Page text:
Progressive Glasses Vs. Bifocal Glasses

Last Updated on February 9, 2024 by Josh Wilkerson

You’ve hit the big 4-0. That’s right, you’re forty years old and we know what you’re thinking: ‘Where has the time gone by?’ But there’s something different you notice in this stage of your life and that things are looking a little fuzzy around you—even with your glasses on. You pick up a magazine and it has to be at a certain length in order for you read it clearly; you notice that you are waking up with irritating headaches and migraines; the next thing you know you’re squinting while reading a WSJ article on your phone because it’s looking blurry. What is going on? Do you need a new pair of prescription glasses? Most likely, yes, but let’s get into some of the types of lenses that exist so that you can find the ones that are right for your need. We’ve heard a range of terms bouncing around like “polarized”, “non-polarized”, “single-vision”, “progressive”, “bi-focal”. But what do they mean and how does it apply to your life, especially when you’re buying a fresh, new pair of glasses? All of these terms can be overwhelming, but it is important to realize that lenses are correcting a specific type of vision. For now, let’s focus our attention to the difference between progressive glasses and bi-focal glasses.

Progressive Glasses
Remember, different lenses are created to correct various forms of vision. Think of it as selecting the right pair of gloves for your hands while working out. For those of you who require more support on wrist, will select a glove design that will support that function. The same concept is applied when selecting lenses for your glasses, except a professional optician determines whether or not you need progressive glasses.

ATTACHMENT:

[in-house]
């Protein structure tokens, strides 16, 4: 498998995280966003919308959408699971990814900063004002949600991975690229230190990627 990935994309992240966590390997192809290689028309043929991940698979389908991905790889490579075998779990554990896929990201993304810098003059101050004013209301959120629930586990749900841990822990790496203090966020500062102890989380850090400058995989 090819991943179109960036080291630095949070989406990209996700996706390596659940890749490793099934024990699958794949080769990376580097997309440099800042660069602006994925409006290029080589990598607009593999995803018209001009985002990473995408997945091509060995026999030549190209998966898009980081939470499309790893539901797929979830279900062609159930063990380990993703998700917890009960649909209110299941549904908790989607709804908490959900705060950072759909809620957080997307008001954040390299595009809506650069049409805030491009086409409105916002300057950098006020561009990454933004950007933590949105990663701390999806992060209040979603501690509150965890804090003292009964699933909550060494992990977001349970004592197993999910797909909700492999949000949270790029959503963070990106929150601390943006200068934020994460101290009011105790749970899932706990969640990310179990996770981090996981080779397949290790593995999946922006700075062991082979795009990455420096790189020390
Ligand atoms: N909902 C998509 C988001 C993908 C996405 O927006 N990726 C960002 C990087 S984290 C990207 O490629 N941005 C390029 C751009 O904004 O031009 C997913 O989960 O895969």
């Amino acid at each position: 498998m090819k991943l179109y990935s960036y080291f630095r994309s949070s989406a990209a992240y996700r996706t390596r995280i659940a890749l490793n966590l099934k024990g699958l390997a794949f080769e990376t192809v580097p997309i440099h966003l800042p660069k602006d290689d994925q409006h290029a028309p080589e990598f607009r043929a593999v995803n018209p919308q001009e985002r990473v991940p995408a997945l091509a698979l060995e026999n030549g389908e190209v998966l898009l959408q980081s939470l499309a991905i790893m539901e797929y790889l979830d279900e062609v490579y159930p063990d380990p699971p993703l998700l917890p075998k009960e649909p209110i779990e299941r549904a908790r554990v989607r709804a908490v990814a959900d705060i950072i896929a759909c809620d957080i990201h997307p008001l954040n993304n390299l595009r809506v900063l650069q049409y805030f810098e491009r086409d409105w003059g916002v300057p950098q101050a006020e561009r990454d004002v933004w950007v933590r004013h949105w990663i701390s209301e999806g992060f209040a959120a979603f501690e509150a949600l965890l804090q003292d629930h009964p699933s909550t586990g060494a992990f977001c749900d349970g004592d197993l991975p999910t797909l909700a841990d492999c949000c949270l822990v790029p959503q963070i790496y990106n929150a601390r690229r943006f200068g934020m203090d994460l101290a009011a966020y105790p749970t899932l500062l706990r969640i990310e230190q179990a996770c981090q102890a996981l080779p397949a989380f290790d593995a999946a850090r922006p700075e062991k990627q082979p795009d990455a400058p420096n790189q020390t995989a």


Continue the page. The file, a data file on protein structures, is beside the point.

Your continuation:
For those of you who suffer from presbyopia, progressive prescriptions are suitable for that need. So, what is presbyopia? To be clear, it is not a disease, but rather something part of the natural aging process which impacts vision. People at the age of forty and up, usually start to experience this change in their eyes. It is the eye’s ability to change focus when objects are near. Blurred vision, headaches or fatigue, and the need to hold reading material at arm’s length are some common symptoms. So what is the bottom line of all of this? This occurrence is a result of the natural lens in your eye losing its flexibility.

So far, you have an idea of presbyopia and the need for progressive glasses to correct it, but what are these precious lenses capable of? Progressive lenses are multifocal lenses without lines that create a seamless magnifying power for distant, intermediate, and near vision. In other words, progressive lenses provide many lens powers for all viewing distances. Translation? So, when you’re in front of a computer, you are looking through the “intermediate” portion of the progressive lens, to help you see something that is fairly close to you; but when you’re looking down to look at the text message on your phone or reading a book, you are looking through the “near” portion of the progressive lenses to help you see or read objects that are close to you. It is one pair of glasses or frames, but you are able to see through multiples lenses within the glasses. Hence, the term multi-focal. Progressive lenses are also referred to as “no-line bifocals” because it does not contain any visible lines which would be found in traditional bifocals and trifocals. Just because you need to see through various distances, does not mean everyone around needs to know you are. This is why progressive glasses are so beneficial—people won’t be able to tell if you’re wearing the glasses for fashion or because you need to see things up close.